Starry mix-up

日期:2019-03-07 04:13:01 作者:谈芨峡 阅读:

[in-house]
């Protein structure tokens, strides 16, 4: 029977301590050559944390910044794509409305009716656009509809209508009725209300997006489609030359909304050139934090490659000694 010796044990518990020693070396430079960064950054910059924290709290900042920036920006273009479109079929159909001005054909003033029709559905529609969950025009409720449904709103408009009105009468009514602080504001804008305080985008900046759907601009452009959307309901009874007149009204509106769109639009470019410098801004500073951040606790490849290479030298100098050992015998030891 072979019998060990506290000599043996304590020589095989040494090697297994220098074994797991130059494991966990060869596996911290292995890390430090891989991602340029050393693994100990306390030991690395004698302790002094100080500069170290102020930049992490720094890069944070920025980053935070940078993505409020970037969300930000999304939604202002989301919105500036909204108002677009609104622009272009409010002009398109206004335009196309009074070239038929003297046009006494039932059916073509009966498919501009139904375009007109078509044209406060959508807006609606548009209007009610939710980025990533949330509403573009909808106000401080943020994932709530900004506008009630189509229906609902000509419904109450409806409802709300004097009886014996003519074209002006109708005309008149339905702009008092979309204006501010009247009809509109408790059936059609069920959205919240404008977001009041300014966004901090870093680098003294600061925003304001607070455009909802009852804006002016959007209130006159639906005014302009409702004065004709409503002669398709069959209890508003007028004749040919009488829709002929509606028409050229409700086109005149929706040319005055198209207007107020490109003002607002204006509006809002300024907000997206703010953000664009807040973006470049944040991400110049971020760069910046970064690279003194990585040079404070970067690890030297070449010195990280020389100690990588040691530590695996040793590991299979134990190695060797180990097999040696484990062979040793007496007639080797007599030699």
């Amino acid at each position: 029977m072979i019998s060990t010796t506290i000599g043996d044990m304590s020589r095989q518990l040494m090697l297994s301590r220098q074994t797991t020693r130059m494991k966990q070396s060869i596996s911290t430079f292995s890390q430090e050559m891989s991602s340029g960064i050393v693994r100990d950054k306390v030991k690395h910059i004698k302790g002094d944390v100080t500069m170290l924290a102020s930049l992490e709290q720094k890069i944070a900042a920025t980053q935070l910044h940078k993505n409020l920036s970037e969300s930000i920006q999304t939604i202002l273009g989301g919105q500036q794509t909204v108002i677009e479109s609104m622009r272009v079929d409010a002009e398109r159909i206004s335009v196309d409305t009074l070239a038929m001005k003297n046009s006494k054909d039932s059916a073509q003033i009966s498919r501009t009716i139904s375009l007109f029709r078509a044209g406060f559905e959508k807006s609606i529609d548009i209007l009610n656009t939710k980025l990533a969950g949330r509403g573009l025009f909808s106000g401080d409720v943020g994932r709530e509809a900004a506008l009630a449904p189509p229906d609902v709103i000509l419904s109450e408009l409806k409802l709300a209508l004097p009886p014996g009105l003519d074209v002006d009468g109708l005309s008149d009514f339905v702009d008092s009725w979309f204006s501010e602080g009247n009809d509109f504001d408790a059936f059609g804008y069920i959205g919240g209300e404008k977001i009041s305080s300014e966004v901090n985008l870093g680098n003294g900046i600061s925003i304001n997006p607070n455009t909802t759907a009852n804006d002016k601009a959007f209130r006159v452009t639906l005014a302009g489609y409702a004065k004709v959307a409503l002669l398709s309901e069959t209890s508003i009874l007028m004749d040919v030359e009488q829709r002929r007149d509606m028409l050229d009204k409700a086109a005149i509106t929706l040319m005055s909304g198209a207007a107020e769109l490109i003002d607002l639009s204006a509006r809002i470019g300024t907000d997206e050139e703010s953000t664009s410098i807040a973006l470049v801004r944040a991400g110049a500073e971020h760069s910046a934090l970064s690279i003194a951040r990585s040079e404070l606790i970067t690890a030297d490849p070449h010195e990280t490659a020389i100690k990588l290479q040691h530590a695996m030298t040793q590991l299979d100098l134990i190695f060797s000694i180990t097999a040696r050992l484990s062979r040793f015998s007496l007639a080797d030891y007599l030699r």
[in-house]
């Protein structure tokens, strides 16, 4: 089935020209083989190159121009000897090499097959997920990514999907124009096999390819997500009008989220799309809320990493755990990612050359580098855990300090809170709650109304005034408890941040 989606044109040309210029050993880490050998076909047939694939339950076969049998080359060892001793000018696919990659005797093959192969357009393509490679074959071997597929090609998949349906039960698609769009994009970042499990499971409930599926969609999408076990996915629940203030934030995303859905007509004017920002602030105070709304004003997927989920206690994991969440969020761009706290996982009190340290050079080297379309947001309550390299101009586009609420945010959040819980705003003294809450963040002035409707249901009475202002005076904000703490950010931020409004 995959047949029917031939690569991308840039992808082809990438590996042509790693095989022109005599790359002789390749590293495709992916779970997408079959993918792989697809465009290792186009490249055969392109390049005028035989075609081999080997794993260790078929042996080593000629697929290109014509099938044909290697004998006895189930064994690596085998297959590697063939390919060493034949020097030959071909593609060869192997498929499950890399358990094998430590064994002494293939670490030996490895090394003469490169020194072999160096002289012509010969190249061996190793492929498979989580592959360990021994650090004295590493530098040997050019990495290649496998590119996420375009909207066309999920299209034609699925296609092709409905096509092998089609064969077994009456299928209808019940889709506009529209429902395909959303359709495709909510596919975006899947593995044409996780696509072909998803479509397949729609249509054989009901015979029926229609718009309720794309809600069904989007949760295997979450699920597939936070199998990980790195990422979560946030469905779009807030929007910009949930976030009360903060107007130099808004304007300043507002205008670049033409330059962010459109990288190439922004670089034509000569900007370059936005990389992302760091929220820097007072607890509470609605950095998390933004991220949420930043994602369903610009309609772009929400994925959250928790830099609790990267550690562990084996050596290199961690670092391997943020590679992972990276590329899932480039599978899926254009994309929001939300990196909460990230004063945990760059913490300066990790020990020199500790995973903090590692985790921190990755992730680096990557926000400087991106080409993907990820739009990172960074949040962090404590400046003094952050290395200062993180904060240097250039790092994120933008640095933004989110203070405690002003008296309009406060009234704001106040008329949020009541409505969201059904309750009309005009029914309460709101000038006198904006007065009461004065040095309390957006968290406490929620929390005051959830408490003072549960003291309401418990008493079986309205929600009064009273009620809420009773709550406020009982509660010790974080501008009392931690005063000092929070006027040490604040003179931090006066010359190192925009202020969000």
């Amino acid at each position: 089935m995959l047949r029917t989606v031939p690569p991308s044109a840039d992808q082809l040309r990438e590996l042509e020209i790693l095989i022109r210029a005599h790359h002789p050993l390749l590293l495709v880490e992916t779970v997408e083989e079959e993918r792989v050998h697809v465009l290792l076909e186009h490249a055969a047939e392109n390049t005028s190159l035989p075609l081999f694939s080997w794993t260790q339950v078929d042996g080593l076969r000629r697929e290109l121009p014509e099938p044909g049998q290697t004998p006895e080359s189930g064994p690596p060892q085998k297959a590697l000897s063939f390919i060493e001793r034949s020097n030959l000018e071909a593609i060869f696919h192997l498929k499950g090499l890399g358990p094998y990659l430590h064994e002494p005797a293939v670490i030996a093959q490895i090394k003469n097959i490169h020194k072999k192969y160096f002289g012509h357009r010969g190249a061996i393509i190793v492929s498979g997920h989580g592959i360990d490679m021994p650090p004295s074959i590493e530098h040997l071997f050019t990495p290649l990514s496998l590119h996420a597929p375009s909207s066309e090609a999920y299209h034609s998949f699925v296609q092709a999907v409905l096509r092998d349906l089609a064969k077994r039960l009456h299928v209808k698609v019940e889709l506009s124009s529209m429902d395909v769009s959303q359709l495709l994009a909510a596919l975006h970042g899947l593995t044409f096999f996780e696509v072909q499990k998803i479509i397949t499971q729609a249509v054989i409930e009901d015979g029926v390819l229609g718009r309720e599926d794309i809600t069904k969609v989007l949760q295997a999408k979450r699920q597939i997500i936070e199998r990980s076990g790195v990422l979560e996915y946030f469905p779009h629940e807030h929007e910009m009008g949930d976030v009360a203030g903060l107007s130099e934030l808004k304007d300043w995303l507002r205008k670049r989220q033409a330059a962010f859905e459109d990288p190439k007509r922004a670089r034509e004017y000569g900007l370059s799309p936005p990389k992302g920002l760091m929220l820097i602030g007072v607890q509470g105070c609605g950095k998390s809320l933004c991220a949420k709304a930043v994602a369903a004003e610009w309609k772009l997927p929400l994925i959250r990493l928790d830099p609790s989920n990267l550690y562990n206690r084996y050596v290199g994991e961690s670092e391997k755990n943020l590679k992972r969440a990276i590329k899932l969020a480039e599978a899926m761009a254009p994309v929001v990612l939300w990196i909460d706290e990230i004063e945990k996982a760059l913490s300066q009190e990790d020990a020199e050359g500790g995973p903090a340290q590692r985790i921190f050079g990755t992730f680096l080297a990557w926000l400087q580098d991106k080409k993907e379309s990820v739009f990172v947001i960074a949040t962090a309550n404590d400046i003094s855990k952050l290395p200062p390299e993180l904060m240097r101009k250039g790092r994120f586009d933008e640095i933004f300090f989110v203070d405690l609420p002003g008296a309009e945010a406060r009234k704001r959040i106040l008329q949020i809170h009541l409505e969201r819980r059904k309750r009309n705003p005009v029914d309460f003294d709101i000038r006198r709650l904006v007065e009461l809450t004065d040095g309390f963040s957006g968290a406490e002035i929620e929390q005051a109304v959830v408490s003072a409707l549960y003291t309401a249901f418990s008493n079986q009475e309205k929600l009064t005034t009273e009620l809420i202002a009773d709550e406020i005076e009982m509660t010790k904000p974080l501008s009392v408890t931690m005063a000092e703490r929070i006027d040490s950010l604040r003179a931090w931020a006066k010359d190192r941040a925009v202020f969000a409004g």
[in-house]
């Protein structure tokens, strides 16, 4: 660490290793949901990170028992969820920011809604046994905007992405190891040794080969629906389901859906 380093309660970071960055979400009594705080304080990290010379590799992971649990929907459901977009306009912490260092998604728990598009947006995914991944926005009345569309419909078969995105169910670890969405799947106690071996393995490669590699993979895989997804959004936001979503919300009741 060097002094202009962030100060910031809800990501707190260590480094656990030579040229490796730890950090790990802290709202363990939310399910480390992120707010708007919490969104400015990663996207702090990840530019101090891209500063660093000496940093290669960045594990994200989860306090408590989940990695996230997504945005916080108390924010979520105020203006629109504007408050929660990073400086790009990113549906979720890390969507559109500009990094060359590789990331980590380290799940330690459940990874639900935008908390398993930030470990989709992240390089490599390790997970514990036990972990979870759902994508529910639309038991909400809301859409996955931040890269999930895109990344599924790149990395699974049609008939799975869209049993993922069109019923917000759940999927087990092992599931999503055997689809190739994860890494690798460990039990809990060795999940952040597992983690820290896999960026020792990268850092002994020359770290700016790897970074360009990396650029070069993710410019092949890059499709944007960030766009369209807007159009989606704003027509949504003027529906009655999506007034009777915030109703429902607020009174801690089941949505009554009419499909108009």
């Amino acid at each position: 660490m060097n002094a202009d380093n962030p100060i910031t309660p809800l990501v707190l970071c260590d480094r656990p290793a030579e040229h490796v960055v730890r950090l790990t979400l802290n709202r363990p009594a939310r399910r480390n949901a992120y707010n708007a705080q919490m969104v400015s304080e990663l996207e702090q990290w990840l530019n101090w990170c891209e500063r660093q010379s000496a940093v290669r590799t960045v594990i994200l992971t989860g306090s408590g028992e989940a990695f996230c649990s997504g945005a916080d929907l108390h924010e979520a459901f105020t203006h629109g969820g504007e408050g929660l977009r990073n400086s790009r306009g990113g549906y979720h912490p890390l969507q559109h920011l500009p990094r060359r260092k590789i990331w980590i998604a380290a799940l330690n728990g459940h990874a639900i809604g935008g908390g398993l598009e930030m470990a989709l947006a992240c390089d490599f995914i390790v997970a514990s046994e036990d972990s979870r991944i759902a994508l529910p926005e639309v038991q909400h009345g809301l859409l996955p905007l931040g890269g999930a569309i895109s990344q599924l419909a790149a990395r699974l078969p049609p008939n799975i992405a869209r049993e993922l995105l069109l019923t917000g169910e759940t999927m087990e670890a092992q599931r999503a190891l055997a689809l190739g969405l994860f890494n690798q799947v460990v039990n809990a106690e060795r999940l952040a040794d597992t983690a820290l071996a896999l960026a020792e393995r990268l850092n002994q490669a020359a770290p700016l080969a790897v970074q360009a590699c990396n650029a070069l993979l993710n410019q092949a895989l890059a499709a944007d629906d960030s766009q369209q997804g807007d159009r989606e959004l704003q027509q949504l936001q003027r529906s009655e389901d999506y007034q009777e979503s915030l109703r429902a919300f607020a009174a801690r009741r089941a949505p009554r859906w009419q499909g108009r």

By Charles Seife THE BIZARRE antigravity force called the cosmological constant, which some astronomers think is driving the Universe apart (see p 19), may be a mere accounting error. That’s the warning from astronomers who have noticed a new source of bias in tracking supernovae. While the bias does not necessarily affect arguments for a cosmological constant, it suggests that astronomers have probably not yet pinpointed every possible source of error. Astronomers announced last year that the cosmological constant would make the Universe expand for ever, after they observed that very distant exploding stars were much fainter than expected. The significance of this finding was thrown into question when astronomers discovered that the most distant of these supernovae might be inherently dimmer (New Scientist, 17 July, p 4). Now Dale Howell, a graduate student at the University of Texas at Austin, points out another possible problem in a paper to appear later this year in The Astrophysical Journal. Howell says that the central region of galaxies on older photographic plates are usually overexposed, so supernovae are less likely to be discovered there. In contrast, more modern digital photography exposes galaxies evenly. This is a problem because supernovae in the centre of galaxies vary much more in brightness than those on the edge. This leads to a selection bias: closer supernovae discovered via photography might have different properties from faraway supernovae found by more modern methods. “It makes it easier still to imagine that there’s some systematic error,” says Adam Riess, a supernova spotter at the University of California at Berkeley. However,